I have done a significant amount of coursework in adult learning. I’ve read the canon. I’ve taught classes to other educators on adult learning. I’ve published a chapter.
Furthermore, I’ve been accused of being an adult learner. In the first year of my doctoral program, a random faculty member stopped me in the hallway to shake me by the shoulders and say emphatically: “YOU (shake) are the ultimate adult learner! WE (shake) are WATCHING (shake) your EVERY MOVE (shake shake). I can’t WAIT to see WHAT YOU DO (shhhhaaakkkkeeeee)!”
So, I am an adult educator and learner, blah blah blah. When I tweeted this today –
adult learning – particularly when the adult doesn’t want to learn what they are being taught – is a tricky thing.
— Laura Gogia (@GoogleGuacamole)
it had special meaning to me, but it was not intended to be particularly insightful to the casual reader. Every adult educator knows that adults learn better with ‘just in time’ learning and in ‘need to know’ situations. At some level, most adults have to want to learn what they are learning, they have to need to learn whatever it is that they are learning, or they aren’t learning it. Period.
Granted, I’ve never been the average adult. I tend to be curious about everything and capable of learning a lot…well…almost everything. I’ll start learning something before I’m actually legitimately interested in it and without particular need (at least what the average adult would designate as need). That being said, I have a profoundly big blind spot in terms of computer programming and auto repair.
Unfortunately, I have actively and repeatedly turned down invitations to learn anything related to coding and auto repair. Other than how to change my font size in html, I know (actually, now that should be ‘knew’) nothing.
I’ve spent significant time reflecting on my unusual and striking lack of interest. There’s some deeply ingrained gender bias-type things involved that I’m not sure I’ve fully unpacked, even now. Computers and cars don’t play a role in how I see myself, my work, my past experience, or future goals. Also, I’ve always been in situations where the potential teachers are men…the lack of female role models hasn’t helped whatever gender things are going on in my head. In related news, I hate being wrong in front of anyone, but particularly men (it goes back to my medical days where I worked alone in environments of blatant and not-so-blatant sexual harassment and sexism) and when you mix all this together, I have to say it:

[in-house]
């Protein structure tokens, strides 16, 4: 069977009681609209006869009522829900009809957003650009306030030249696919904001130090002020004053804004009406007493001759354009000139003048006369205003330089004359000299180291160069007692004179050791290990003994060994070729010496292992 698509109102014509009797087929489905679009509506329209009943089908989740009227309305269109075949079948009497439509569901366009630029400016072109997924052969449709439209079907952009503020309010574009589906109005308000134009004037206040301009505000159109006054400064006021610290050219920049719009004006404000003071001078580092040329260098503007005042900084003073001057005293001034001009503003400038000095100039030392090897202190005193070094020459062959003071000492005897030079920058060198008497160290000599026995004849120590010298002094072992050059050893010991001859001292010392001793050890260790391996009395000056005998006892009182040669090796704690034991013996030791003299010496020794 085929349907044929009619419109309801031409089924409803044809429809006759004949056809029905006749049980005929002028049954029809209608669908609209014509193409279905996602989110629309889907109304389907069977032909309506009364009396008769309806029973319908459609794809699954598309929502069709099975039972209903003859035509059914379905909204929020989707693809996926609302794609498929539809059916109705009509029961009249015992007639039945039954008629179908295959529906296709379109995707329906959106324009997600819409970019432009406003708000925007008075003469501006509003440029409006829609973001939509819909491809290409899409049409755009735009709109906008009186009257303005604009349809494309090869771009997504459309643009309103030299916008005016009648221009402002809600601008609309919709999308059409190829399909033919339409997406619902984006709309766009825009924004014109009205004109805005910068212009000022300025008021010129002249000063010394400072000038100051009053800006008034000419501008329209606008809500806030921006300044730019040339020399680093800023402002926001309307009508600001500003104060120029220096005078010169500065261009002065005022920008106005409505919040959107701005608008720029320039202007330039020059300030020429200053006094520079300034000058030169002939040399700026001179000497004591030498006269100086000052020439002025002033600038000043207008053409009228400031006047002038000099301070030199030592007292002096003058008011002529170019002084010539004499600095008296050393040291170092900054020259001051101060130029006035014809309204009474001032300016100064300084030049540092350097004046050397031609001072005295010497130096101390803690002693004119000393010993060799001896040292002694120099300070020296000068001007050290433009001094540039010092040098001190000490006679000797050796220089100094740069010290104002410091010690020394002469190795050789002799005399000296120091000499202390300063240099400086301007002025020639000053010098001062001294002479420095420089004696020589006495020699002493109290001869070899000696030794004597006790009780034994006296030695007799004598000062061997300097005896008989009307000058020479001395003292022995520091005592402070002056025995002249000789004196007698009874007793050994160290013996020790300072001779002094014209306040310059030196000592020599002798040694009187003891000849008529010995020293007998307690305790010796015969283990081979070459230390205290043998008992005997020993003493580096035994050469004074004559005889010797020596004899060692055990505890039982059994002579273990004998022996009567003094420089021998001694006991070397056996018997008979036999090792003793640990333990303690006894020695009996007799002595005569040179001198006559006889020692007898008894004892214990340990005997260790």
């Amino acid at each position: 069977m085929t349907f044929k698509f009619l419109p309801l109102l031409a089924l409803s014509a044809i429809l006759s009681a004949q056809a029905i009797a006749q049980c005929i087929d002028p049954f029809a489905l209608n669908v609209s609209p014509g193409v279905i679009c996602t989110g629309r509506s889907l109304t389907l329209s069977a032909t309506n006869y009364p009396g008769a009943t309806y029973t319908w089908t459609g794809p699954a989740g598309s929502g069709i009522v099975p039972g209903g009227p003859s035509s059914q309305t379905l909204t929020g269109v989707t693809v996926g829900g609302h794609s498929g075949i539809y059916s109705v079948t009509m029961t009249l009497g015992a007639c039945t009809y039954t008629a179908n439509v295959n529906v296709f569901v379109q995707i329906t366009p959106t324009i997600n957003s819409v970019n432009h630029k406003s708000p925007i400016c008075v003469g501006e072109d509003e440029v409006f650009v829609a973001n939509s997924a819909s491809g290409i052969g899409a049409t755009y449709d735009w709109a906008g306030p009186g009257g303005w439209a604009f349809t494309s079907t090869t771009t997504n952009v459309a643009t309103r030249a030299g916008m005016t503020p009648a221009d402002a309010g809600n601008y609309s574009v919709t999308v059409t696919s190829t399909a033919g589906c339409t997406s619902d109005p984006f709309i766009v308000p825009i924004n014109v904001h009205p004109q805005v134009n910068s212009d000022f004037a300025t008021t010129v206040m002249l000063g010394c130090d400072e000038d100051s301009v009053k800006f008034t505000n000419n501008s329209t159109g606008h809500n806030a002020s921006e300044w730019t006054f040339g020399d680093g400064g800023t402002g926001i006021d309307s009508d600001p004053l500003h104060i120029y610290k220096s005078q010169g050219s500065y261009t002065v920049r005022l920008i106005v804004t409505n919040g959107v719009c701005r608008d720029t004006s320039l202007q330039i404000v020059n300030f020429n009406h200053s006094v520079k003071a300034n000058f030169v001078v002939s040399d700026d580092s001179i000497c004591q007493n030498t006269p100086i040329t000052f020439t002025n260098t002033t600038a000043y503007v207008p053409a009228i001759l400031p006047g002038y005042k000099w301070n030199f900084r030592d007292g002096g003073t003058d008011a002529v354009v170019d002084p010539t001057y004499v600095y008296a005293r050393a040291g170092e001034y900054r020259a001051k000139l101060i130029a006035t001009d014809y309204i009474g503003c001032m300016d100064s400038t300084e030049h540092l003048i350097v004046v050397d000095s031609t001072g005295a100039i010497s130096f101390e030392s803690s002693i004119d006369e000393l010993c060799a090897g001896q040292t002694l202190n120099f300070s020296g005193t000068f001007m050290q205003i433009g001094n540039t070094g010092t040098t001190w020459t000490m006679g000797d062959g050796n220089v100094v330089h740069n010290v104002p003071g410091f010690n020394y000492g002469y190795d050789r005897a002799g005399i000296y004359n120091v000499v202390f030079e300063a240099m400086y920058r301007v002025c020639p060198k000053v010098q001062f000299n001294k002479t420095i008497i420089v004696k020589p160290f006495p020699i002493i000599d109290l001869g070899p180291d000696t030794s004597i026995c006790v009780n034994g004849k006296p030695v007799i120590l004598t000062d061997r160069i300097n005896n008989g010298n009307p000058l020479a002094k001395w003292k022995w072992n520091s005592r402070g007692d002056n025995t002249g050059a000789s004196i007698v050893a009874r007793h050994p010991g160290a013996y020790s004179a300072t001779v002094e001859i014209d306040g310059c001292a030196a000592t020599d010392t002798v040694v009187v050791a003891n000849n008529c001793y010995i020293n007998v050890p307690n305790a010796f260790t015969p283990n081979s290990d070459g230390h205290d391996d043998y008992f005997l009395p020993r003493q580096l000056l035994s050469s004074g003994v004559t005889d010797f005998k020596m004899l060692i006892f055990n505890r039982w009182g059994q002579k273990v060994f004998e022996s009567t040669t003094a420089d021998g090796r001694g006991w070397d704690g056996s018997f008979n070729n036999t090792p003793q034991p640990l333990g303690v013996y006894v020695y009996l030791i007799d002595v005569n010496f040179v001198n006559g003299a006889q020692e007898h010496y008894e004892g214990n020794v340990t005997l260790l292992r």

I am Laura Gogia MD PhD, and I am intimidated by networked computers and servers and mainframes and software installation and people who know what these things are. Also cars and mechanics, but that’s a different blog post.
About a month ago I was told I would be learning how to code for my job. It was really quite unexpected. In fact, if I had known I would need to learn these things there’s a decent chance I might have turned the job down or not applied for it in the first place, because of the bolded statement I just made.
QUERY: Having to learn things unexpectedly is the norm for my work. I’m good at it. So how come coding felt so different?
ANSWER: This is the first time ever that I have very real, deeply-held personal barriers to what it was I was being asked to learn.
Learning to code has been a pain in the ass. I have been angry – really angry – at myself, at my current the situation, at my previous education, at my previous workplaces. My anger has been exacerbated by and exacerbating for the grief I felt over moving beyond my phd. I have been depressed – really depressed. I have wanted to give up and walk away.
I am willing to bet that this is the way many adults feel when they try to learn something new, particularly when they are told they have to learn it for work. Finally, I am getting a taste of what it’s like to be a real everyday adult learner.
I tend to get emotional about things, but I also always have a strategy. Like I said, I know the adult ed literature. I know that motivation is everything, so I grabbed onto every personal reason to learn coding that I could find: keep my job, develop a skillset for the resume, be a model for my kids, develop my brain in new and interesting ways. The reason didn’t matter, as long as it worked in the moment.
I also knew that expertise begets interest begets expertise. The better I get at something, the more interesting it becomes, the more internally motivated I am, the better I will get. Just. Keep. Working. Things. Will. Happen. It’s my mantra for everything. Most of the time it works.
This time, it’s working. I’m going to be fine.
But what else is important? The teacher. To have someone you can trust, who gives a little space for you to be angry or depressed or frustrated or wrong or just plain weird – this is important. So big collective thanks to all the teachers out there who make this happen for adult learners everyday. You are really important too. Good job. And thank you.